With just a little more investigation, one finds that a little later in life, Huxley wrote “The Perennial Philosophy,” which reveals a far more broad and nearly exhaustive search into spiritual matters than I myself have ever made, and probably more than most others Christians have ever make. The vast majority of us believe that our certainty about the veracity of the Bible eliminates the need to look anywhere else for “truth,” even though the Bible obviously does not contain all truth, nor could any other one book, nor room full of books or nor even a library. And further, most of us believe what we believe about the Bible not from any rigorous personal investigation, but because someone else tells us it is so.

    So when we hold ourselves out as having the answers about life, it behooves us to be as knowledgeable as we can be about why we do so (1 Peter 3:15, 16). And to admit to the fact that even in the Bible alone, we do not find all of life’s truths, and to the fact that much of what anyone reads there is open to more than one interpretation (Matthew 11:14, 15 is especially interesting to ponder).

    The perspective and dismissive tone taken in this article is a primary reason why so many thoughtful people will never be reached by organized religion.

  3. ChemistGuy says:

    The main character in Brave New World upholds sexual purity and fights for spiritual meaning in a completely amoral, hedonistic world. He’s not exactly Christian; the future society he interacts is portrayed as troubling and evil.
    It is the only complete Huxley work I’ve read so I can’t place it in context with the bulk of life and writing. Maybe it’s an outlier.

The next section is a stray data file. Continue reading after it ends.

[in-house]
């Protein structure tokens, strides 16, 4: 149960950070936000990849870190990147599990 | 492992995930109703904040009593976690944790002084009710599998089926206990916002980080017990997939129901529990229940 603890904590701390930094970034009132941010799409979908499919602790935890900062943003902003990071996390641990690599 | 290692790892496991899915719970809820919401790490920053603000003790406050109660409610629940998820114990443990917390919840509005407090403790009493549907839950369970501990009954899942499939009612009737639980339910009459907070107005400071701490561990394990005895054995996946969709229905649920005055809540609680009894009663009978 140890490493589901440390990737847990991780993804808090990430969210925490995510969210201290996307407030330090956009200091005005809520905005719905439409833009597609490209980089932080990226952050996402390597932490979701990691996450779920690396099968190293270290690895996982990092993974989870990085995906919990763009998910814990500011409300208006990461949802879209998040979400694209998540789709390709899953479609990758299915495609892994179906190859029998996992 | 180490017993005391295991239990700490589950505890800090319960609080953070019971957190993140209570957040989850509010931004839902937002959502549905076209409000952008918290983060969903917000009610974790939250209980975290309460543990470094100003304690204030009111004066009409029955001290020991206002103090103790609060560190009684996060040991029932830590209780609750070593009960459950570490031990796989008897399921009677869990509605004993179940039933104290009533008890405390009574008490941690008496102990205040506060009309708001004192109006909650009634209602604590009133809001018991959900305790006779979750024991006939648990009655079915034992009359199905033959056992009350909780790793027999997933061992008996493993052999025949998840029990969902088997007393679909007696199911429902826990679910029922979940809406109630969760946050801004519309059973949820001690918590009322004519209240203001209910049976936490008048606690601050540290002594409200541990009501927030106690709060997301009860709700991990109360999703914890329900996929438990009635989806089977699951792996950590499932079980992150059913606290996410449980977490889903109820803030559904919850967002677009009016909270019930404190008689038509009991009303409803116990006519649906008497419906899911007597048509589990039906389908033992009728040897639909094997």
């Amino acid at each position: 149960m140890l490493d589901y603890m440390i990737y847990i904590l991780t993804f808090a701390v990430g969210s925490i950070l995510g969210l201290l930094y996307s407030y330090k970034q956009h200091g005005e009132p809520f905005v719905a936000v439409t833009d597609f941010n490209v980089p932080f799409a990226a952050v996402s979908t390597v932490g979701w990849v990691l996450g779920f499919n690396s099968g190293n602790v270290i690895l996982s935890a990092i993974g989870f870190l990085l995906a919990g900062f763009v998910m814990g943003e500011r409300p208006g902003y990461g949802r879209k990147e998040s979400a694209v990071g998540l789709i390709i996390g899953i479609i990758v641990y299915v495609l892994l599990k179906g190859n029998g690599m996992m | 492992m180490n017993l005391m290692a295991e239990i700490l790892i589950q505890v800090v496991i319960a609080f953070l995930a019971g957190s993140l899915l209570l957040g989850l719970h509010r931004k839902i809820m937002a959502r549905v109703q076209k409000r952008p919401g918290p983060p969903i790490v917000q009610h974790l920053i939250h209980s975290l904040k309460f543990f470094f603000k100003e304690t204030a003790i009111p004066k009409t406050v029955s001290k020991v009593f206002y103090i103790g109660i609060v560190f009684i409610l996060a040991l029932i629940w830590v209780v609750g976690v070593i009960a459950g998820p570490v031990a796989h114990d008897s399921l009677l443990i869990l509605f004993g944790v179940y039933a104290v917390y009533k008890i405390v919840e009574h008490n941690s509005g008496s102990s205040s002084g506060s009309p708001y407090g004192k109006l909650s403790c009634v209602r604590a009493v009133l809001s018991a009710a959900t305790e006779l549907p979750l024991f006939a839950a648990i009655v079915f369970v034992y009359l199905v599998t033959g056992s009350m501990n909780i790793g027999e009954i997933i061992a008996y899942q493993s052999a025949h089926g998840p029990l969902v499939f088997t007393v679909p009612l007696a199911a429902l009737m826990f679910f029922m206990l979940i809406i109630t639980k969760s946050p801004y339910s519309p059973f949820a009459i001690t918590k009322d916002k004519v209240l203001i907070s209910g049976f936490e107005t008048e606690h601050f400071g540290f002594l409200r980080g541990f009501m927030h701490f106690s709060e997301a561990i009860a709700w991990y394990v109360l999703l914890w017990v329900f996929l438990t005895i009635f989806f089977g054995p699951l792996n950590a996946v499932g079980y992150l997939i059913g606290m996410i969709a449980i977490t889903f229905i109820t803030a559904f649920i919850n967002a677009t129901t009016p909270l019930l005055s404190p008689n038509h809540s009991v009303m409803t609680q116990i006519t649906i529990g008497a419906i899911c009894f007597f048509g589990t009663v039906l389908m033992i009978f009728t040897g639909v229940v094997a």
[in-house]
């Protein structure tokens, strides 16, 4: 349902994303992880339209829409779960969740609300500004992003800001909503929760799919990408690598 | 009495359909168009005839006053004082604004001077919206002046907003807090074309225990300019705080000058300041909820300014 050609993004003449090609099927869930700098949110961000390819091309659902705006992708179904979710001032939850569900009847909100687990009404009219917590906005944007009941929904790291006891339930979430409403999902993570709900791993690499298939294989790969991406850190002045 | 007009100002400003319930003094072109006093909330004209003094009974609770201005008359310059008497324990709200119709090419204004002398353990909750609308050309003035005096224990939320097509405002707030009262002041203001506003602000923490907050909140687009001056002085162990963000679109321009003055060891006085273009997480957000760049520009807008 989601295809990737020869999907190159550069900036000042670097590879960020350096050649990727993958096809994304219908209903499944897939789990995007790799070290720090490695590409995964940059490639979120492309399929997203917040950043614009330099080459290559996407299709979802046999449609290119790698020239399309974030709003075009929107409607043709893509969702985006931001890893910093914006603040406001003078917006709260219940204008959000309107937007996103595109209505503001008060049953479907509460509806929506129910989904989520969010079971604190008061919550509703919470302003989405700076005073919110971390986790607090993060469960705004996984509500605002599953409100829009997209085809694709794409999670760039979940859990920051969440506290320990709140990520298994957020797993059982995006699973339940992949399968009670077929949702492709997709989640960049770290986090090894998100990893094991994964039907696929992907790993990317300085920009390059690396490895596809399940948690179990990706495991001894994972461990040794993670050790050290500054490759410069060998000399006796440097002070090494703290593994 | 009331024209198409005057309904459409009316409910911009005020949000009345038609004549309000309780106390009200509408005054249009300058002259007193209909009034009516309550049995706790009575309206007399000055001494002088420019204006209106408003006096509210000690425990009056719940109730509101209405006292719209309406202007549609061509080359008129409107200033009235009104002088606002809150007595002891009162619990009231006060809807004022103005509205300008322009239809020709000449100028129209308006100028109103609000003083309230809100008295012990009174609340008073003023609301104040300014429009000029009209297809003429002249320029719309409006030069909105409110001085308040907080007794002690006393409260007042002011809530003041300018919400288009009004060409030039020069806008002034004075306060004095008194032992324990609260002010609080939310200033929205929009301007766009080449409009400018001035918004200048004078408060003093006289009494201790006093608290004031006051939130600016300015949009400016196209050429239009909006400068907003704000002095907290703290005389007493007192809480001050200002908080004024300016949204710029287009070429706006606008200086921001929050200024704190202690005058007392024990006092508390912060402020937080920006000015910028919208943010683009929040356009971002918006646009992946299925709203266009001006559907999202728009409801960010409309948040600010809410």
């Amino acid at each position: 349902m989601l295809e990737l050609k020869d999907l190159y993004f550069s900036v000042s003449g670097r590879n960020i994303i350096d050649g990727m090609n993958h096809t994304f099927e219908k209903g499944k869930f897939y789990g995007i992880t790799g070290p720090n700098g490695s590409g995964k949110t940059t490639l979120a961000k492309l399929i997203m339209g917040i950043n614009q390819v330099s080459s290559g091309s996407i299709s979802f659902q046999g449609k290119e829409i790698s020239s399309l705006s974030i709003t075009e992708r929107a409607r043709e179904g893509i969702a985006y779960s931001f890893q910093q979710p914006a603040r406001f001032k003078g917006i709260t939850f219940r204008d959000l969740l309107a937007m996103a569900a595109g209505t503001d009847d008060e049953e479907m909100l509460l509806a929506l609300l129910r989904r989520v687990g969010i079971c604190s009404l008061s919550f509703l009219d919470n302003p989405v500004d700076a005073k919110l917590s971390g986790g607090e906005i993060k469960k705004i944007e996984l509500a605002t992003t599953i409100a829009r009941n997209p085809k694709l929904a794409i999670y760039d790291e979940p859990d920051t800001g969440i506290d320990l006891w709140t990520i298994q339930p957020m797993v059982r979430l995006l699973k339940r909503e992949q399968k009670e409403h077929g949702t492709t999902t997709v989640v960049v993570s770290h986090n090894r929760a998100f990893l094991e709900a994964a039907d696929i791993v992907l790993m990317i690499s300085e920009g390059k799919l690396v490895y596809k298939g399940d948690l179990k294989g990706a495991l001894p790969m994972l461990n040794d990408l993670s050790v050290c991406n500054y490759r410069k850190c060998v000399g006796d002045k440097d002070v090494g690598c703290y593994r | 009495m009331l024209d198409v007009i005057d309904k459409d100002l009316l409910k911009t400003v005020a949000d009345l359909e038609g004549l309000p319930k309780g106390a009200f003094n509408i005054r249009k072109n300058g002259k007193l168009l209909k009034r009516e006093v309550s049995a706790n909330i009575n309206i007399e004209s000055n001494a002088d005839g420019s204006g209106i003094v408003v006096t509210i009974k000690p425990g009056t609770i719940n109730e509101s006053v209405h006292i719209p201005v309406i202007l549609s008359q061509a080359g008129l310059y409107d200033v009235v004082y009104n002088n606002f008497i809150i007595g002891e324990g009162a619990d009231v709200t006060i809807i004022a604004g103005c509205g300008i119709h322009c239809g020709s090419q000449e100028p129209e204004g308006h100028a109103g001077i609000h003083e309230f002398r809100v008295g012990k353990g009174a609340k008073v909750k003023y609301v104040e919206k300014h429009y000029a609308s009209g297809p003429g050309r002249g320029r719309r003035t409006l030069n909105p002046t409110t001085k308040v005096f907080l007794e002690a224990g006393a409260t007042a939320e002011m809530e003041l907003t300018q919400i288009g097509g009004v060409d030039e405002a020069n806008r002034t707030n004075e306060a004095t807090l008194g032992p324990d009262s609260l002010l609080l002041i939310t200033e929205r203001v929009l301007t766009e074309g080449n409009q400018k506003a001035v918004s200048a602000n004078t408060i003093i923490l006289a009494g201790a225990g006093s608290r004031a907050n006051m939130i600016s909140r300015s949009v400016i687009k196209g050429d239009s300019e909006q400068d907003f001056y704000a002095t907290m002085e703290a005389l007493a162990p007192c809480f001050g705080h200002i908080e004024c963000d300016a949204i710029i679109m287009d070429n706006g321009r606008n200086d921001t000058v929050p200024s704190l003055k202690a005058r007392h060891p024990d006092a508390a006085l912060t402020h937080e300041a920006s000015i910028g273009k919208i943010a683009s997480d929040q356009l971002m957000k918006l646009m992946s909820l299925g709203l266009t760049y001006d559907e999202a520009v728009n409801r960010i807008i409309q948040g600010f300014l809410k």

I really enjoyed it as an audio book- British author, British reader and a well told story.

  4. anaquaduck says:

    The day the music died (American Pie) has a musical trio in mind that was capturing hearts & minds with it’s rock & roll. This world is made up of string upon string of excuses. First let me do this or let me do that.

    The Bible tells us we know what we should do but don’t, something has mastery over us. Rom 7: 14-15. We could travel to the ends of the earth, grow in knowledge, surrender our bodies to flames but if we have not love it’s is all in vain & utterly meaningless.1 Cor 13.

    Take the world but give me Jesus.

  5. Randy Hamilton says:

    By the way, CS Lewis also died on the same day.

Leave a Reply

Your email address will not be published. Required fields are marked *

You may use these HTML tags and attributes: <a href="" title=""> <abbr title=""> <acronym title=""> <b> <blockquote cite=""> <cite> <code> <del datetime=""> <em> <i> <q cite=""> <strike> <strong>

Kevin DeYoung


Kevin DeYoung is senior pastor of University Reformed Church (RCA) in East Lansing, Michigan, near Michigan State University. He and his wife Trisha have six young children. You can follow him on Twitter.

Kevin DeYoung's Books